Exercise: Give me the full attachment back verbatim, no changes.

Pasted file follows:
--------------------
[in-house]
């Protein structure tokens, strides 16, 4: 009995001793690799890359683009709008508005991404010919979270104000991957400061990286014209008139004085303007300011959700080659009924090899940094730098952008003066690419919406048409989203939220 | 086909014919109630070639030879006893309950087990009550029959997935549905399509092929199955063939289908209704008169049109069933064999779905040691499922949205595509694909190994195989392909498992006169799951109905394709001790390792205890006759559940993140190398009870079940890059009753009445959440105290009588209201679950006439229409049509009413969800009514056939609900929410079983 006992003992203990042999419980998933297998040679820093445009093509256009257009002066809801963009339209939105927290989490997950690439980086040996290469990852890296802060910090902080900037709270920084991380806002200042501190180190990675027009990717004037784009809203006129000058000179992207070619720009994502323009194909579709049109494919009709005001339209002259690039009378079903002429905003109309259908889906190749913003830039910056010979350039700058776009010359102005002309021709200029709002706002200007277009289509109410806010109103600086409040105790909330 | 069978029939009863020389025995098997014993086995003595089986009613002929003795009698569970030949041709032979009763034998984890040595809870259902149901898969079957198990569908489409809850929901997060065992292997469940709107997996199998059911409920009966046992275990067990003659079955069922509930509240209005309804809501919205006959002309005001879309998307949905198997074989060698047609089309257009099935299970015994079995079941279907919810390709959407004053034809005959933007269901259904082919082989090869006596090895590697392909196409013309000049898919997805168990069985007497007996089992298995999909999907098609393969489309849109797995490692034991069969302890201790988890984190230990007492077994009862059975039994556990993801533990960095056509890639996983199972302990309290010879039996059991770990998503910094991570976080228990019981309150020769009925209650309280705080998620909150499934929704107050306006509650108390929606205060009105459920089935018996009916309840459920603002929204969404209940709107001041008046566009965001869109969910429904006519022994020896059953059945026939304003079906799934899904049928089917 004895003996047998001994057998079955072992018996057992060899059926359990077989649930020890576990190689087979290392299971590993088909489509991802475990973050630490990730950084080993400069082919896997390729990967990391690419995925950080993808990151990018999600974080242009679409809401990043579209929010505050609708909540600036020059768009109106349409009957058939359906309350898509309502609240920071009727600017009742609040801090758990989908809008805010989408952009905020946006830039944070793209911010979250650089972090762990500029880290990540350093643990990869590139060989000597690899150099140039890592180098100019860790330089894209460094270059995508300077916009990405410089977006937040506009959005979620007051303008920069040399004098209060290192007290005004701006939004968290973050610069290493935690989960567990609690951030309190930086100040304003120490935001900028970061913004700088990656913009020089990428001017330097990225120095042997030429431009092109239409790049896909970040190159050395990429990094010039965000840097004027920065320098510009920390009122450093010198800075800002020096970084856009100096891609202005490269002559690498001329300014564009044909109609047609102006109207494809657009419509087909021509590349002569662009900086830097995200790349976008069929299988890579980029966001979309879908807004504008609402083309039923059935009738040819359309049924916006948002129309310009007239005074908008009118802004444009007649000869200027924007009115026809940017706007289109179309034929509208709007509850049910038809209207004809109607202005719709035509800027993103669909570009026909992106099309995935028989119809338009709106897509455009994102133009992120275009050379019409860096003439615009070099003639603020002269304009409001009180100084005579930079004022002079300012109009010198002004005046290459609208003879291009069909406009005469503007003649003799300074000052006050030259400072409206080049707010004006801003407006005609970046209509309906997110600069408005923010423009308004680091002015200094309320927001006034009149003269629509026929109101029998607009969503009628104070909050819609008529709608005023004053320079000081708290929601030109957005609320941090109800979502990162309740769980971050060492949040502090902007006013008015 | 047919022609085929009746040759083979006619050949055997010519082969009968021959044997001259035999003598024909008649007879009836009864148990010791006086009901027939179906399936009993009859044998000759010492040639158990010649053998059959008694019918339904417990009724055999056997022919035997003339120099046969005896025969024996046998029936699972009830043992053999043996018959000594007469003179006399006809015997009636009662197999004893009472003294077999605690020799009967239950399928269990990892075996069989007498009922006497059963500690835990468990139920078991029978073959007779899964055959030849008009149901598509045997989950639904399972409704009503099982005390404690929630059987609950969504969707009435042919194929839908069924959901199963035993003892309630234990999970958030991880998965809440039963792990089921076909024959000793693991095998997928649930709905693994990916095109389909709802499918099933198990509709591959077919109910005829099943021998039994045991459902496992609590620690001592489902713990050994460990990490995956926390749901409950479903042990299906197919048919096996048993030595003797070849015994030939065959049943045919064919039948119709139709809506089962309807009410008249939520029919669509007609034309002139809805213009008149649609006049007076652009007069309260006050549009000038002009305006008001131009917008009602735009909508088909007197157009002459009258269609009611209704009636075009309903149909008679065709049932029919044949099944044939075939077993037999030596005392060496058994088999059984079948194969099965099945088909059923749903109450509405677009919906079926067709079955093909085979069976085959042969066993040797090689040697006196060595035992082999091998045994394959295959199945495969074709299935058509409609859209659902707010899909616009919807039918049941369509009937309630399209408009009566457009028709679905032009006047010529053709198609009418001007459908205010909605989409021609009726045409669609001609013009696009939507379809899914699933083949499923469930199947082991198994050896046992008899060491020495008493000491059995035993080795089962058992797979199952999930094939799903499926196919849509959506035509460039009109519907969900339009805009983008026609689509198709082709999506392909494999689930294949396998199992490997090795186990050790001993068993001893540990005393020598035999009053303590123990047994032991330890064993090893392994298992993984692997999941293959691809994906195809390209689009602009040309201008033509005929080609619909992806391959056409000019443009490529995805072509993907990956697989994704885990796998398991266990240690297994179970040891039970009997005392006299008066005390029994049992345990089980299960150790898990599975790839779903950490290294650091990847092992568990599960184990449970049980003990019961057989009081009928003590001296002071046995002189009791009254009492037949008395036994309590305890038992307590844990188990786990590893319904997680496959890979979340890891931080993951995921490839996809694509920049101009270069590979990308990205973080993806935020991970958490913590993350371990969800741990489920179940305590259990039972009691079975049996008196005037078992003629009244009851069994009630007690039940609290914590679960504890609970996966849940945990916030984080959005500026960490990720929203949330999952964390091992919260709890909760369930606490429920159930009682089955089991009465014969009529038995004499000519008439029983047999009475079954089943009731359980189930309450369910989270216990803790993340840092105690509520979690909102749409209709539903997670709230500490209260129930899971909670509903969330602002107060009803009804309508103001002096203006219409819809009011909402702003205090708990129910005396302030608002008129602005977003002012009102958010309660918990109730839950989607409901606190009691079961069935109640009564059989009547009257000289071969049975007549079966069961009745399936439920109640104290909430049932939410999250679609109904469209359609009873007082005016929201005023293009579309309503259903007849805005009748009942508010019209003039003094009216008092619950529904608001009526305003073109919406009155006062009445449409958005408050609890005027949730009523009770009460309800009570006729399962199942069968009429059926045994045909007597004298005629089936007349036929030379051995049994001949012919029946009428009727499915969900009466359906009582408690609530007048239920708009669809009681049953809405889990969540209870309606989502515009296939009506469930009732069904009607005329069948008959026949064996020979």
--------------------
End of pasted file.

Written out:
[in-house]
């Protein structure tokens, strides 16, 4: 009995001793690799890359683009709008508005991404010919979270104000991957400061990286014209008139004085303007300011959700080659009924090899940094730098952008003066690419919406048409989203939220 | 086909014919109630070639030879006893309950087990009550029959997935549905399509092929199955063939289908209704008169049109069933064999779905040691499922949205595509694909190994195989392909498992006169799951109905394709001790390792205890006759559940993140190398009870079940890059009753009445959440105290009588209201679950006439229409049509009413969800009514056939609900929410079983 006992003992203990042999419980998933297998040679820093445009093509256009257009002066809801963009339209939105927290989490997950690439980086040996290469990852890296802060910090902080900037709270920084991380806002200042501190180190990675027009990717004037784009809203006129000058000179992207070619720009994502323009194909579709049109494919009709005001339209002259690039009378079903002429905003109309259908889906190749913003830039910056010979350039700058776009010359102005002309021709200029709002706002200007277009289509109410806010109103600086409040105790909330 | 069978029939009863020389025995098997014993086995003595089986009613002929003795009698569970030949041709032979009763034998984890040595809870259902149901898969079957198990569908489409809850929901997060065992292997469940709107997996199998059911409920009966046992275990067990003659079955069922509930509240209005309804809501919205006959002309005001879309998307949905198997074989060698047609089309257009099935299970015994079995079941279907919810390709959407004053034809005959933007269901259904082919082989090869006596090895590697392909196409013309000049898919997805168990069985007497007996089992298995999909999907098609393969489309849109797995490692034991069969302890201790988890984190230990007492077994009862059975039994556990993801533990960095056509890639996983199972302990309290010879039996059991770990998503910094991570976080228990019981309150020769009925209650309280705080998620909150499934929704107050306006509650108390929606205060009105459920089935018996009916309840459920603002929204969404209940709107001041008046566009965001869109969910429904006519022994020896059953059945026939304003079906799934899904049928089917 004895003996047998001994057998079955072992018996057992060899059926359990077989649930020890576990190689087979290392299971590993088909489509991802475990973050630490990730950084080993400069082919896997390729990967990391690419995925950080993808990151990018999600974080242009679409809401990043579209929010505050609708909540600036020059768009109106349409009957058939359906309350898509309502609240920071009727600017009742609040801090758990989908809008805010989408952009905020946006830039944070793209911010979250650089972090762990500029880290990540350093643990990869590139060989000597690899150099140039890592180098100019860790330089894209460094270059995508300077916009990405410089977006937040506009959005979620007051303008920069040399004098209060290192007290005004701006939004968290973050610069290493935690989960567990609690951030309190930086100040304003120490935001900028970061913004700088990656913009020089990428001017330097990225120095042997030429431009092109239409790049896909970040190159050395990429990094010039965000840097004027920065320098510009920390009122450093010198800075800002020096970084856009100096891609202005490269002559690498001329300014564009044909109609047609102006109207494809657009419509087909021509590349002569662009900086830097995200790349976008069929299988890579980029966001979309879908807004504008609402083309039923059935009738040819359309049924916006948002129309310009007239005074908008009118802004444009007649000869200027924007009115026809940017706007289109179309034929509208709007509850049910038809209207004809109607202005719709035509800027993103669909570009026909992106099309995935028989119809338009709106897509455009994102133009992120275009050379019409860096003439615009070099003639603020002269304009409001009180100084005579930079004022002079300012109009010198002004005046290459609208003879291009069909406009005469503007003649003799300074000052006050030259400072409206080049707010004006801003407006005609970046209509309906997110600069408005923010423009308004680091002015200094309320927001006034009149003269629509026929109101029998607009969503009628104070909050819609008529709608005023004053320079000081708290929601030109957005609320941090109800979502990162309740769980971050060492949040502090902007006013008015 | 047919022609085929009746040759083979006619050949055997010519082969009968021959044997001259035999003598024909008649007879009836009864148990010791006086009901027939179906399936009993009859044998000759010492040639158990010649053998059959008694019918339904417990009724055999056997022919035997003339120099046969005896025969024996046998029936699972009830043992053999043996018959000594007469003179006399006809015997009636009662197999004893009472003294077999605690020799009967239950399928269990990892075996069989007498009922006497059963500690835990468990139920078991029978073959007779899964055959030849008009149901598509045997989950639904399972409704009503099982005390404690929630059987609950969504969707009435042919194929839908069924959901199963035993003892309630234990999970958030991880998965809440039963792990089921076909024959000793693991095998997928649930709905693994990916095109389909709802499918099933198990509709591959077919109910005829099943021998039994045991459902496992609590620690001592489902713990050994460990990490995956926390749901409950479903042990299906197919048919096996048993030595003797070849015994030939065959049943045919064919039948119709139709809506089962309807009410008249939520029919669509007609034309002139809805213009008149649609006049007076652009007069309260006050549009000038002009305006008001131009917008009602735009909508088909007197157009002459009258269609009611209704009636075009309903149909008679065709049932029919044949099944044939075939077993037999030596005392060496058994088999059984079948194969099965099945088909059923749903109450509405677009919906079926067709079955093909085979069976085959042969066993040797090689040697006196060595035992082999091998045994394959295959199945495969074709299935058509409609859209659902707010899909616009919807039918049941369509009937309630399209408009009566457009028709679905032009006047010529053709198609009418001007459908205010909605989409021609009726045409669609001609013009696009939507379809899914699933083949499923469930199947082991198994050896046992008899060491020495008493000491059995035993080795089962058992797979199952999930094939799903499926196919849509959506035509460039009109519907969900339009805009983008026609689509198709082709999506392909494999689930294949396998199992490997090795186990050790001993068993001893540990005393020598035999009053303590123990047994032991330890064993090893392994298992993984692997999941293959691809994906195809390209689009602009040309201008033509005929080609619909992806391959056409000019443009490529995805072509993907990956697989994704885990796998398991266990240690297994179970040891039970009997005392006299008066005390029994049992345990089980299960150790898990599975790839779903950490290294650091990847092992568990599960184990449970049980003990019961057989009081009928003590001296002071046995002189009791009254009492037949008395036994309590305890038992307590844990188990786990590893319904997680496959890979979340890891931080993951995921490839996809694509920049101009270069590979990308990205973080993806935020991970958490913590993350371990969800741990489920179940305590259990039972009691079975049996008196005037078992003629009244009851069994009630007690039940609290914590679960504890609970996966849940945990916030984080959005500026960490990720929203949330999952964390091992919260709890909760369930606490429920159930009682089955089991009465014969009529038995004499000519008439029983047999009475079954089943009731359980189930309450369910989270216990803790993340840092105690509520979690909102749409209709539903997670709230500490209260129930899971909670509903969330602002107060009803009804309508103001002096203006219409819809009011909402702003205090708990129910005396302030608002008129602005977003002012009102958010309660918990109730839950989607409901606190009691079961069935109640009564059989009547009257000289071969049975007549079966069961009745399936439920109640104290909430049932939410999250679609109904469209359609009873007082005016929201005023293009579309309503259903007849805005009748009942508010019209003039003094009216008092619950529904608001009526305003073109919406009155006062009445449409958005408050609890005027949730009523009770009460309800009570006729399962199942069968009429059926045994045909007597004298005629089936007349036929030379051995049994001949012919029946009428009727499915969900009466359906009582408690609530007048239920708009669809009681049953809405889990969540209870309606989502515009296939009506469930009732069904009607005329069948008959026949064996020979």